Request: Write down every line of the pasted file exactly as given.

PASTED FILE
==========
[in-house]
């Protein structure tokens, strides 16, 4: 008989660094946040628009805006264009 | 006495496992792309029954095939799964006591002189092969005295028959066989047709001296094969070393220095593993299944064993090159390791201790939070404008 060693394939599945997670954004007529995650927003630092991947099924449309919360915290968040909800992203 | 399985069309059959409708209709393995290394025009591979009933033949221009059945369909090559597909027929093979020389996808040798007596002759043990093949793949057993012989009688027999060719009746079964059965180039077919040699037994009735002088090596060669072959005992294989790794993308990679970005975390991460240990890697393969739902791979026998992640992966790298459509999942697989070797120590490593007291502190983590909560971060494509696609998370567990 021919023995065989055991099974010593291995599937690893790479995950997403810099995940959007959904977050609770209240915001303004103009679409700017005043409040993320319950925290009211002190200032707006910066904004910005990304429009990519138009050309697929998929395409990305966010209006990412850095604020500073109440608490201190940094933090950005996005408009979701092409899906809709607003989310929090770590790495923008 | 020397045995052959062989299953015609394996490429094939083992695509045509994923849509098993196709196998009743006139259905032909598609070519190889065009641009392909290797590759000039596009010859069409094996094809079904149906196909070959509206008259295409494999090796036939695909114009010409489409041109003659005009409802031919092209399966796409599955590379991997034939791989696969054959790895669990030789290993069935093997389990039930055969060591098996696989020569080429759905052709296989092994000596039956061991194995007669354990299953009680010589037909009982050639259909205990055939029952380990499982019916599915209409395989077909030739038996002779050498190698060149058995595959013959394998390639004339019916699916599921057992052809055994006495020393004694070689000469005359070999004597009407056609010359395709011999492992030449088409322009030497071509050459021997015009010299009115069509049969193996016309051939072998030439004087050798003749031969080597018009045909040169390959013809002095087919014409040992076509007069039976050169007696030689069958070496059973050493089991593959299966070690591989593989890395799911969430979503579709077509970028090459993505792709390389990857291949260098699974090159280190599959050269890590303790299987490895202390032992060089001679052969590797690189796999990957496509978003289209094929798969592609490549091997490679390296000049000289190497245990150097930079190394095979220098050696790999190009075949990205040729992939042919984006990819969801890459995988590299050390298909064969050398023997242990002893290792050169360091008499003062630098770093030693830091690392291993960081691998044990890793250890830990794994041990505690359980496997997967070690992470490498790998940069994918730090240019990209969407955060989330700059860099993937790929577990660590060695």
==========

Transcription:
[in-house]
């Protein structure tokens, strides 16, 4: 008989660094946040628009805006264009 | 006495496992792309029954095939799964006591002189092969005295028959066989047709001296094969070393220095593993299944064993090159390791201790939070404008 060693394939599945997670954004007529995650927003630092991947099924449309919360915290968040909800992203 | 399985069309059959409708209709393995290394025009591979009933033949221009059945369909090559597909027929093979020389996808040798007596002759043990093949793949057993012989009688027999060719009746079964059965180039077919040699037994009735002088090596060669072959005992294989790794993308990679970005975390991460240990890697393969739902791979026998992640992966790298459509999942697989070797120590490593007291502190983590909560971060494509696609998370567990 021919023995065989055991099974010593291995599937690893790479995950997403810099995940959007959904977050609770209240915001303004103009679409700017005043409040993320319950925290009211002190200032707006910066904004910005990304429009990519138009050309697929998929395409990305966010209006990412850095604020500073109440608490201190940094933090950005996005408009979701092409899906809709607003989310929090770590790495923008 | 020397045995052959062989299953015609394996490429094939083992695509045509994923849509098993196709196998009743006139259905032909598609070519190889065009641009392909290797590759000039596009010859069409094996094809079904149906196909070959509206008259295409494999090796036939695909114009010409489409041109003659005009409802031919092209399966796409599955590379991997034939791989696969054959790895669990030789290993069935093997389990039930055969060591098996696989020569080429759905052709296989092994000596039956061991194995007669354990299953009680010589037909009982050639259909205990055939029952380990499982019916599915209409395989077909030739038996002779050498190698060149058995595959013959394998390639004339019916699916599921057992052809055994006495020393004694070689000469005359070999004597009407056609010359395709011999492992030449088409322009030497071509050459021997015009010299009115069509049969193996016309051939072998030439004087050798003749031969080597018009045909040169390959013809002095087919014409040992076509007069039976050169007696030689069958070496059973050493089991593959299966070690591989593989890395799911969430979503579709077509970028090459993505792709390389990857291949260098699974090159280190599959050269890590303790299987490895202390032992060089001679052969590797690189796999990957496509978003289209094929798969592609490549091997490679390296000049000289190497245990150097930079190394095979220098050696790999190009075949990205040729992939042919984006990819969801890459995988590299050390298909064969050398023997242990002893290792050169360091008499003062630098770093030693830091690392291993960081691998044990890793250890830990794994041990505690359980496997997967070690992470490498790998940069994918730090240019990209969407955060989330700059860099993937790929577990660590060695």